The following is from my weekly reviews of The Flash for Culture Fly
Things are back to normal in The Flash. Well, as normal as a show involving time travel and alternate universes can be. ‘The Present’, the mid-season finale, moves the major season-long arc forward whilst giving us some Christmas cheer.
The action opens in India as Julian Albert (Tom Felton) discovers the Philosophers Stone. To borrow Cisco’s (Carlos Ramon) pop-culture-savvy explanations, Dr Alchemy is the Nazis from Raiders of the Lost Ark if the ark didn’t melt their faces off. The stone is pivotal to unleashing Savitar upon the Earths and it causes some trouble.
The stone is a MacGuffin and the writers subvert the usual plot structure even if they struggle to thread the stone into the show’s story. It never grows beyond a plot device.
Luckily, the writers craft superb scenes around it. The stone is the focal point of the episode’s standout sequence, as Savitar is about to kill Barry (Grant Gustin) and Wally (Keiynan Lonsdale) whilst Cisco has to decide whether or not the stone can bring his brother back.
The is-my-dead-sibling-real trope isn’t original but converges all of The Flash‘s season 3 storylines: Wally helps against his family’s wishes; Barry faces the consequences of Flashpoint, and Cisco fights his grief. The fact the scene is engaging even though the outcome is inevitable is all down to the writing and acting. The Flash has a firm grip on its storytelling.
The episode simultaneously sets up new storylines whilst completing others. Barry travels to the future and witnesses an event that builds a solid foundation for future drama. Hopefully, the show won’t follow the sexist and outdated fridging-the-girlfriend trope of superhero lore, but watching the characters avoid destiny will allow the show to nuance the character relationships.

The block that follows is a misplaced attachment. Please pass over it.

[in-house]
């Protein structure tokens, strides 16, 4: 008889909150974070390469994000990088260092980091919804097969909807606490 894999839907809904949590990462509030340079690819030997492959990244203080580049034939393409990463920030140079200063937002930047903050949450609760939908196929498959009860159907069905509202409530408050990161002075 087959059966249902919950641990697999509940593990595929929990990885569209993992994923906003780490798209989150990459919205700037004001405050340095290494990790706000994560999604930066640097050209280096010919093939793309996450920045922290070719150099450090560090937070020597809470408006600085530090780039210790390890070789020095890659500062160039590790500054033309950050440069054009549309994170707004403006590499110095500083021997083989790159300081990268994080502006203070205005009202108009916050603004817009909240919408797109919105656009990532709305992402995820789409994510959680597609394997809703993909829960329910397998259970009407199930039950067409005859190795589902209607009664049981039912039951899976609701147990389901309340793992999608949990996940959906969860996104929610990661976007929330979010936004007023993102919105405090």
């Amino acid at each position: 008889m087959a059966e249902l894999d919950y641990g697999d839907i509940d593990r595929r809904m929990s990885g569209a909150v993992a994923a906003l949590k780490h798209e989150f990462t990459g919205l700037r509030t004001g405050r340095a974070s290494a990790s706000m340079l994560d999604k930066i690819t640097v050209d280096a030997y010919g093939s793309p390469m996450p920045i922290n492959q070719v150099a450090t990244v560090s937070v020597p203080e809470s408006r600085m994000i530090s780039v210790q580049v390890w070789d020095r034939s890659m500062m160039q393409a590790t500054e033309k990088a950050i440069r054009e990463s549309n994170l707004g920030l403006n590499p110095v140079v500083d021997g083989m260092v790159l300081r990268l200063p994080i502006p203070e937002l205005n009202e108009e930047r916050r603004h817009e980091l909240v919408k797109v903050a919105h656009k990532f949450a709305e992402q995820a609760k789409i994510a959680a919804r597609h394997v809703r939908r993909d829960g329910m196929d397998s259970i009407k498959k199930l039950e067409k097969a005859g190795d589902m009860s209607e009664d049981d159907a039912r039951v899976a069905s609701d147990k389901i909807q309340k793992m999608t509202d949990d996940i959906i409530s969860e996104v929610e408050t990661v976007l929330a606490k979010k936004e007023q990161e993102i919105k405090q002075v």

It’s no secret Barry views every failure as a preventable mistake. Barry can’t deal with failure because it clashes with his optimistic outlook, and watching him come to terms with a mistake he had prior knowledge of is a way of pushing Barry to the extreme without feeling contrived. Whilst the show has benefited from Gustin’s acting ability, the immediate aftermath of Barry’s journey uses his on-the-sleeve acting style to clarify Barry’s predicament.
New facets keep being introduced and each one brings out another side of the main character. Julian was the first ‘normal’ guy Barry didn’t get along with, suggesting Barry was a darker character than we knew. For his part, the writing hasn’t helped Felton’s performance. All it has required of him is for him to play the snooty British guy. Here, his character is deepened and Felton gives a sympathetic performance.
Don’t worry, not everything is angsty. There are some pressies under The Flash’s Christmas tree. There’s a welcome cheesy cameo from Mark Hamill and Jay Garrick (Henry Wesley Shipp) returns, even if his fight with Savitar looked too much like a video game. Like many of us this week, the characters also have a Christmas party. What differentiates these characters from other shows is how tight a unit they are, and the fact HR (Tom Cavanagh) is wandering around drunk making goofy asides.
‘The Present’ closes some storylines with aplomb and opens new ones to keep us hooked. The winter break is long and the show has given us enough to think about. You’ll just have to return to The Flash, and hopefully, the show will keep up its current streak of awesomeness.